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Monday, February 10, 2014

Environment - "A bill that has passed the Indiana House would limit the environmental rules state officials could impose"

That would be the "no more stringent" bill, HE 1143, last mentioned in this Jan. 29th ILB post.

More from Suzanna Couch's story today in the Gary Post-Tribune:

The limits would apply to any rule or standards passed by the Indiana Department of Environmental Management’s Environmental Rules Board; they could be no more stringent than any corresponding federal standard or rule set by the Environmental Protection Agency.

The bill passed the House 68-28 on Jan. 28.

Jesse Kharbanda, the executive director of the Hoosier Environmental Council, opposes the bill, saying it would prevent IDEM from dealing with issues the federal government fails to adequately address.

“The state executive branch would be barred from acting in a way that is more protective of public health,” Kharbanda said.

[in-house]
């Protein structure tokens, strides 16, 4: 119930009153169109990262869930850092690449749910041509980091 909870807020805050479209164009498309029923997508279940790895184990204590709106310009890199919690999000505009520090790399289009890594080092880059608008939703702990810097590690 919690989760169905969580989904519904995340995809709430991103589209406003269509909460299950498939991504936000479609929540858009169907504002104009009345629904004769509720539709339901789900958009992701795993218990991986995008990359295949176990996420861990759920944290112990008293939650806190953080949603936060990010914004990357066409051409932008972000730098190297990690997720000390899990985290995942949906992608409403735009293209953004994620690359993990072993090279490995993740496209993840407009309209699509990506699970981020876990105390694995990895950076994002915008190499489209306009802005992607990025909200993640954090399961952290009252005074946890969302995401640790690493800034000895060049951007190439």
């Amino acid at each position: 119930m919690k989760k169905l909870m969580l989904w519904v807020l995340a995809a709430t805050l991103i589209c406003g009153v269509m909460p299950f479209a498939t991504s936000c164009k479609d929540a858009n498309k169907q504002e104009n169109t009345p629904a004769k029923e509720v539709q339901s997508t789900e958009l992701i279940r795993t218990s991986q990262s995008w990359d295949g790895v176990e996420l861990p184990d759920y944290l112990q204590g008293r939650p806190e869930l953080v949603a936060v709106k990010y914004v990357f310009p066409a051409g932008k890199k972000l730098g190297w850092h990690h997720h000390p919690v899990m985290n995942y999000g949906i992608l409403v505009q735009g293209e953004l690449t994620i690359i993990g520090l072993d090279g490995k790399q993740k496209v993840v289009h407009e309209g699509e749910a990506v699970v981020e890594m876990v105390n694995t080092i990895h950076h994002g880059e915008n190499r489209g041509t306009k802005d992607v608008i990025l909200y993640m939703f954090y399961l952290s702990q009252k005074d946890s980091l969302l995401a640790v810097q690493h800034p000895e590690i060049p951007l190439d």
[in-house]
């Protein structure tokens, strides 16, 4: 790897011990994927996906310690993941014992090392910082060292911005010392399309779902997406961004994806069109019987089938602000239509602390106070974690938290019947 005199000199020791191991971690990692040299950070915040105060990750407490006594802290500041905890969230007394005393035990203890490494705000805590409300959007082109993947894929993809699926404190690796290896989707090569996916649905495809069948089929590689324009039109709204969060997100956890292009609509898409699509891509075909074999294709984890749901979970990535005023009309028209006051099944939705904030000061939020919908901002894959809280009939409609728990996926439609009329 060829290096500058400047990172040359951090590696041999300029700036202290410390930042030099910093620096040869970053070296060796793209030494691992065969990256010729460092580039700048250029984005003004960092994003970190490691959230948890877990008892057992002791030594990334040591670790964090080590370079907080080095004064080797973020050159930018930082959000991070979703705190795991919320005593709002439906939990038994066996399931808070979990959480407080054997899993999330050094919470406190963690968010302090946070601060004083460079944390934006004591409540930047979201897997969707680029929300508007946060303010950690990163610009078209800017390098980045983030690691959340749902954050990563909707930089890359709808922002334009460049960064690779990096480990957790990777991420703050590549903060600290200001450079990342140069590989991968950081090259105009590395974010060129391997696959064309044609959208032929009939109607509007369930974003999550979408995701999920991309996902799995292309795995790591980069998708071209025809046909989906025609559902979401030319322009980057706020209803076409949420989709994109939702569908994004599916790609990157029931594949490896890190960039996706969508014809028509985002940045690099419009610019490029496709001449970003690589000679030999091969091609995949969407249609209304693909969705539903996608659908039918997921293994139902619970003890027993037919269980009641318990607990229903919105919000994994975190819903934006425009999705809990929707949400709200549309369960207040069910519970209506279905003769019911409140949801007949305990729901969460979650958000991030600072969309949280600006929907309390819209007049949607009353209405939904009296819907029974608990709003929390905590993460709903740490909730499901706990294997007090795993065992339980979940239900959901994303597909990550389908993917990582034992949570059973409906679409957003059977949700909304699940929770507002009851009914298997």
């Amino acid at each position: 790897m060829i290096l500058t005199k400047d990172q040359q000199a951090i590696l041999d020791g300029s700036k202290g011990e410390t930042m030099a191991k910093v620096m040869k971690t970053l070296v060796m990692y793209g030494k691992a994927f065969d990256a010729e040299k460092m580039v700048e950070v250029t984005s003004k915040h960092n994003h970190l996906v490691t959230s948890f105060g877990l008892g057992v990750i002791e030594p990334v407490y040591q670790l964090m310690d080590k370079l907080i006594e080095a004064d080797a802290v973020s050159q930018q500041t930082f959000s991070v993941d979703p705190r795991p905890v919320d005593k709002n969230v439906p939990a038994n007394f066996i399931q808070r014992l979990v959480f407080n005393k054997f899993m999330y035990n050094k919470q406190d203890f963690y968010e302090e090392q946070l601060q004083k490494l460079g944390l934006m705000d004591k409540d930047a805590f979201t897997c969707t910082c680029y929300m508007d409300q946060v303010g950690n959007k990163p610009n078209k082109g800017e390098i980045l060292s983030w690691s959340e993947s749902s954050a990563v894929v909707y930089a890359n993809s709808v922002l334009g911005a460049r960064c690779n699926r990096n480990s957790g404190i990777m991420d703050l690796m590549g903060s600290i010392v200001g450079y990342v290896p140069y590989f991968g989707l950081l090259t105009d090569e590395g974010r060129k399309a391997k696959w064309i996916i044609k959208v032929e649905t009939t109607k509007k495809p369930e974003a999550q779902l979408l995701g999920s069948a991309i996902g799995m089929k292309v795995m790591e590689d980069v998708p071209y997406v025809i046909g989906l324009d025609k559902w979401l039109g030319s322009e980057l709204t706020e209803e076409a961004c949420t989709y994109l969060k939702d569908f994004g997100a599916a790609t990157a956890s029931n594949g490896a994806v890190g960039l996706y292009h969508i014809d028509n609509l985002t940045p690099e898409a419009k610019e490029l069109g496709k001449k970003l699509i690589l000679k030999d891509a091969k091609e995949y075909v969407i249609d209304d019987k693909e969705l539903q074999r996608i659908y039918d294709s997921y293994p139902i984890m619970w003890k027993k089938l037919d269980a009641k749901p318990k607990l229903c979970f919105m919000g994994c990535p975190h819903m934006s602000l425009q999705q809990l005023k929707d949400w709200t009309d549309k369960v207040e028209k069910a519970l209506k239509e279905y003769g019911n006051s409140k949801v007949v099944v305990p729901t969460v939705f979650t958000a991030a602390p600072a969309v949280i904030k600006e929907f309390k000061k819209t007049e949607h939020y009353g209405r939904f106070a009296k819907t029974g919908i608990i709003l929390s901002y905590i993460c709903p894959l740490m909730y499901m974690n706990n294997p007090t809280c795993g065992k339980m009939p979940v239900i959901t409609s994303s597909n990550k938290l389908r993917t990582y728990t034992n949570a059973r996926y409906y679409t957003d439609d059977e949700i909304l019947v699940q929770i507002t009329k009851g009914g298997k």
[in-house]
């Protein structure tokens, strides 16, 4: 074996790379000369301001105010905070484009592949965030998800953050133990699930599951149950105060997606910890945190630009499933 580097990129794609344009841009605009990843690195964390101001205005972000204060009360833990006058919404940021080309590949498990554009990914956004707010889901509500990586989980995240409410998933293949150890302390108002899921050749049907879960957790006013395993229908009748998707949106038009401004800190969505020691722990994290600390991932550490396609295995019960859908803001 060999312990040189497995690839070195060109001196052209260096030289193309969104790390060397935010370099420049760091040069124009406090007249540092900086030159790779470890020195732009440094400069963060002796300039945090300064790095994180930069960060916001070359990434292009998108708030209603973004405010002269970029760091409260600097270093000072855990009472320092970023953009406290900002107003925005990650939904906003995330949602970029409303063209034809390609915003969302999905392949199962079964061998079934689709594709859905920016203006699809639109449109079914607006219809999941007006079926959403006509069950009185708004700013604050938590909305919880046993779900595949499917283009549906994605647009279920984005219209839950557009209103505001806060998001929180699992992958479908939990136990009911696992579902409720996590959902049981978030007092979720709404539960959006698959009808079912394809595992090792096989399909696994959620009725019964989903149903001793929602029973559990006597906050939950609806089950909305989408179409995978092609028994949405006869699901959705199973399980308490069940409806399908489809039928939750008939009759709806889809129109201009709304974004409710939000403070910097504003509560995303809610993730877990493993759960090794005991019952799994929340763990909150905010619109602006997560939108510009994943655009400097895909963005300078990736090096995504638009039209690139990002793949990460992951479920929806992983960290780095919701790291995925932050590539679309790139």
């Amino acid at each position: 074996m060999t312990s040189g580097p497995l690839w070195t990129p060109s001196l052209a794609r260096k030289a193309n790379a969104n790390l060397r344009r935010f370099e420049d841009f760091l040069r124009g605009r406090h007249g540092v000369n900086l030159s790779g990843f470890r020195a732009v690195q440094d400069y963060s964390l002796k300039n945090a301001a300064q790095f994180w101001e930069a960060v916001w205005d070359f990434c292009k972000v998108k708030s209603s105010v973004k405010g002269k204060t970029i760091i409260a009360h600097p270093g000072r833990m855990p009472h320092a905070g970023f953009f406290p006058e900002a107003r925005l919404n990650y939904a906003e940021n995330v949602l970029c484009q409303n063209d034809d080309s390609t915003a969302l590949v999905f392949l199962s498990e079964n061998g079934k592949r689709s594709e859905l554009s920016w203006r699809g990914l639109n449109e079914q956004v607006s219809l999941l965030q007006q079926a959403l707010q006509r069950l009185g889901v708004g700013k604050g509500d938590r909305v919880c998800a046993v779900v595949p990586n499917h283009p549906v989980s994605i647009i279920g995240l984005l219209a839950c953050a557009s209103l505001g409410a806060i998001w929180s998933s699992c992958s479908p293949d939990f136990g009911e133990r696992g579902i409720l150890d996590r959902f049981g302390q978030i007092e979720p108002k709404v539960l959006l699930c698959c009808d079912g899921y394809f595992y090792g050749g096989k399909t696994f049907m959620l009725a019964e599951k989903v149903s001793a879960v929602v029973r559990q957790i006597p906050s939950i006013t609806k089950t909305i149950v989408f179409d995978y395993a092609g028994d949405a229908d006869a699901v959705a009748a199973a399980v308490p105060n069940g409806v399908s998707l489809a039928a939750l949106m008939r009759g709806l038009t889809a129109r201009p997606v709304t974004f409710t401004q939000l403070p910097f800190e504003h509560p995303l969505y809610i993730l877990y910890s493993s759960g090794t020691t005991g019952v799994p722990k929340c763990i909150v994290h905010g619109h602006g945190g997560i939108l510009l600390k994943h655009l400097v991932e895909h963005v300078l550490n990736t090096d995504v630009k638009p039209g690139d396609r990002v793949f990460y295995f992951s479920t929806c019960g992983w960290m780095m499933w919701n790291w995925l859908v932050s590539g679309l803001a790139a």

Northwest Indiana has several coal-fired plants with coal-ash sludge lagoons. Kharbanda said federal standards and safeguards governing those lagoons are not as good as they could be. This law would keep the state from taking action.

“There’s no reason, in short, to tie the hands of the executive branch from being respondent to the environmental challenges that are not adequately addressed by the federal government,” Kharbanda said. * * *

[Rep. David] Wolkins said if there is a situation where the state needs to step in and change federal standards, IDEM can use its emergency procedures to make a new rule exceeding the federal standard. However, he said he wishes the legislature would be in charge of surpassing federal environmental standards if needed.

“If we’re going to exceed federal regulations I would just as soon the legislature make that decision rather than an unelected bureaucrat,” he said.

ILB: See this Jan. 22nd ILB post that points out the fallacy of this "Emergency rule" argument.

See also this long list of posts on "no more stringent" efforts, dating back to 2005.

Posted by Marcia Oddi on February 10, 2014 09:06 AM
Posted to Environment